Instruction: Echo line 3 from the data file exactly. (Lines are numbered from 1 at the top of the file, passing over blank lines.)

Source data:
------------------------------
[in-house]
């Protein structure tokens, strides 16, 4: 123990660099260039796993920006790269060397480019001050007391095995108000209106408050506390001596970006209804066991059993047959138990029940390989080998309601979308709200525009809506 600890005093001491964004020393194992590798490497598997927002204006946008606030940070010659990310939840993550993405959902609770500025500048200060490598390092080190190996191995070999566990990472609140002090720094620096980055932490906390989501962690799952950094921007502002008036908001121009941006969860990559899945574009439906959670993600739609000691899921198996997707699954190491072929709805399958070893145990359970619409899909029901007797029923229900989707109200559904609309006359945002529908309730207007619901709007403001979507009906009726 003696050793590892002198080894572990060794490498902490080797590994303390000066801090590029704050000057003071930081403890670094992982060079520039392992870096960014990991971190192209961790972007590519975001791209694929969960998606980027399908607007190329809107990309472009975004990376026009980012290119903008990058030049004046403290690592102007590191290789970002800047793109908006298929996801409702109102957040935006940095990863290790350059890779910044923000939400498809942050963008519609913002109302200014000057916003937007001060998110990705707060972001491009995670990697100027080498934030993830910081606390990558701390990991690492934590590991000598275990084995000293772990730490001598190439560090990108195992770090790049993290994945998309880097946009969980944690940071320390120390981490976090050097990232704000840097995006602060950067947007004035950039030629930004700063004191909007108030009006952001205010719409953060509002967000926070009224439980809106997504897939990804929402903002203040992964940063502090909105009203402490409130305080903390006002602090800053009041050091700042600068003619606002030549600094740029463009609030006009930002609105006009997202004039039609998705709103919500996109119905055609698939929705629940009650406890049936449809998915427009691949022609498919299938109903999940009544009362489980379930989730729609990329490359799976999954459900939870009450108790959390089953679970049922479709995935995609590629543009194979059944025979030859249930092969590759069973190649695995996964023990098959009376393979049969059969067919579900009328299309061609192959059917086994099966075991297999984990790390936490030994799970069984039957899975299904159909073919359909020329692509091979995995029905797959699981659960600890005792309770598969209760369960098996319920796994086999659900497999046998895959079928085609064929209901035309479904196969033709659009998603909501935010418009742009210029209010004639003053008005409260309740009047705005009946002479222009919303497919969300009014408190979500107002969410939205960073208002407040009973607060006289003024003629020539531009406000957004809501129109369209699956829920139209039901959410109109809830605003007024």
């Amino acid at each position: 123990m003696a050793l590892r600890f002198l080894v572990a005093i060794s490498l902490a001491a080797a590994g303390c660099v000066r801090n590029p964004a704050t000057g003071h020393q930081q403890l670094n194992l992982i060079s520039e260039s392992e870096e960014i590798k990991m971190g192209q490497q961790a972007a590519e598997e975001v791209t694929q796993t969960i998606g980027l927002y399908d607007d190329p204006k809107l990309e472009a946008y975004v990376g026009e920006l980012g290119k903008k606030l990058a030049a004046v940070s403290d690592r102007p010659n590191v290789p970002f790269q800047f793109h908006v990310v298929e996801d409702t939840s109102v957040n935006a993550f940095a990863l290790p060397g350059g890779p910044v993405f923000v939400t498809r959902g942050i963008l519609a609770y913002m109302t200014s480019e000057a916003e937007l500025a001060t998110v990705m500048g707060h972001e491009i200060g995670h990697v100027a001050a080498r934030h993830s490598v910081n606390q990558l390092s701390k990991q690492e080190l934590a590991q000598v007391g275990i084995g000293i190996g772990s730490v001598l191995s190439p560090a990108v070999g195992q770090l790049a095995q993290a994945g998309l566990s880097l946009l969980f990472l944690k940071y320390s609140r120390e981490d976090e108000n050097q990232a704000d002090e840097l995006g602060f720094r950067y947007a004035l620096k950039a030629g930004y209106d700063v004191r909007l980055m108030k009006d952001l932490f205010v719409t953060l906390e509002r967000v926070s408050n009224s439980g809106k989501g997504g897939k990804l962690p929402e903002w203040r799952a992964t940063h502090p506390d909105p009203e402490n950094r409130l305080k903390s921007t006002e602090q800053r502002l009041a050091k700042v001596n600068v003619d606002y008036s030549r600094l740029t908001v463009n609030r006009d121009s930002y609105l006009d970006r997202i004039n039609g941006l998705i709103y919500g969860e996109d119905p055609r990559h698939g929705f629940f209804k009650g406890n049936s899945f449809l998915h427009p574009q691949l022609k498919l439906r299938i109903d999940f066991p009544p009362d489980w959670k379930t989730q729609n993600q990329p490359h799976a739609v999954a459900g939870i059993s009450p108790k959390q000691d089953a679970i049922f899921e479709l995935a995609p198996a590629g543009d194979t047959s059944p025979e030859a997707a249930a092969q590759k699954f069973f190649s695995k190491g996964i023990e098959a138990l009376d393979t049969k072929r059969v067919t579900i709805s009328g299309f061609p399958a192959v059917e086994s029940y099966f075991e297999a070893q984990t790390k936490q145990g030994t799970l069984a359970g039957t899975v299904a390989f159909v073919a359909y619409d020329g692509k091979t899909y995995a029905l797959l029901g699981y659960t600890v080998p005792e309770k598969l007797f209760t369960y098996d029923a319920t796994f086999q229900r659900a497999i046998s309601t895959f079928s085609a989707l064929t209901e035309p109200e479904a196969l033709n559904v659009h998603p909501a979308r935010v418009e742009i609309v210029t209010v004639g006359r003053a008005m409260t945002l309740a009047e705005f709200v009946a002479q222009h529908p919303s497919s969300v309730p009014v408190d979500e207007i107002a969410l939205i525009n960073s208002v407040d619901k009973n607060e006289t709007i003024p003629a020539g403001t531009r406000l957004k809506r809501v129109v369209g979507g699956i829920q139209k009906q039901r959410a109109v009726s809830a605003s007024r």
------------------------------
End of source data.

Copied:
């Amino acid at each position: 123990m003696a050793l590892r600890f002198l080894v572990a005093i060794s490498l902490a001491a080797a590994g303390c660099v000066r801090n590029p964004a704050t000057g003071h020393q930081q403890l670094n194992l992982i060079s520039e260039s392992e870096e960014i590798k990991m971190g192209q490497q961790a972007a590519e598997e975001v791209t694929q796993t969960i998606g980027l927002y399908d607007d190329p204006k809107l990309e472009a946008y975004v990376g026009e920006l980012g290119k903008k606030l990058a030049a004046v940070s403290d690592r102007p010659n590191v290789p970002f790269q800047f793109h908006v990310v298929e996801d409702t939840s109102v957040n935006a993550f940095a990863l290790p060397g350059g890779p910044v993405f923000v939400t498809r959902g942050i963008l519609a609770y913002m109302t200014s480019e000057a916003e937007l500025a001060t998110v990705m500048g707060h972001e491009i200060g995670h990697v100027a001050a080498r934030h993830s490598v910081n606390q990558l390092s701390k990991q690492e080190l934590a590991q000598v007391g275990i084995g000293i190996g772990s730490v001598l191995s190439p560090a990108v070999g195992q770090l790049a095995q993290a994945g998309l566990s880097l946009l969980f990472l944690k940071y320390s609140r120390e981490d976090e108000n050097q990232a704000d002090e840097l995006g602060f720094r950067y947007a004035l620096k950039a030629g930004y209106d700063v004191r909007l980055m108030k009006d952001l932490f205010v719409t953060l906390e509002r967000v926070s408050n009224s439980g809106k989501g997504g897939k990804l962690p929402e903002w203040r799952a992964t940063h502090p506390d909105p009203e402490n950094r409130l305080k903390s921007t006002e602090q800053r502002l009041a050091k700042v001596n600068v003619d606002y008036s030549r600094l740029t908001v463009n609030r006009d121009s930002y609105l006009d970006r997202i004039n039609g941006l998705i709103y919500g969860e996109d119905p055609r990559h698939g929705f629940f209804k009650g406890n049936s899945f449809l998915h427009p574009q691949l022609k498919l439906r299938i109903d999940f066991p009544p009362d489980w959670k379930t989730q729609n993600q990329p490359h799976a739609v999954a459900g939870i059993s009450p108790k959390q000691d089953a679970i049922f899921e479709l995935a995609p198996a590629g543009d194979t047959s059944p025979e030859a997707a249930a092969q590759k699954f069973f190649s695995k190491g996964i023990e098959a138990l009376d393979t049969k072929r059969v067919t579900i709805s009328g299309f061609p399958a192959v059917e086994s029940y099966f075991e297999a070893q984990t790390k936490q145990g030994t799970l069984a359970g039957t899975v299904a390989f159909v073919a359909y619409d020329g692509k091979t899909y995995a029905l797959l029901g699981y659960t600890v080998p005792e309770k598969l007797f209760t369960y098996d029923a319920t796994f086999q229900r659900a497999i046998s309601t895959f079928s085609a989707l064929t209901e035309p109200e479904a196969l033709n559904v659009h998603p909501a979308r935010v418009e742009i609309v210029t209010v004639g006359r003053a008005m409260t945002l309740a009047e705005f709200v009946a002479q222009h529908p919303s497919s969300v309730p009014v408190d979500e207007i107002a969410l939205i525009n960073s208002v407040d619901k009973n607060e006289t709007i003024p003629a020539g403001t531009r406000l957004k809506r809501v129109v369209g979507g699956i829920q139209k009906q039901r959410a109109v009726s809830a605003s007024r």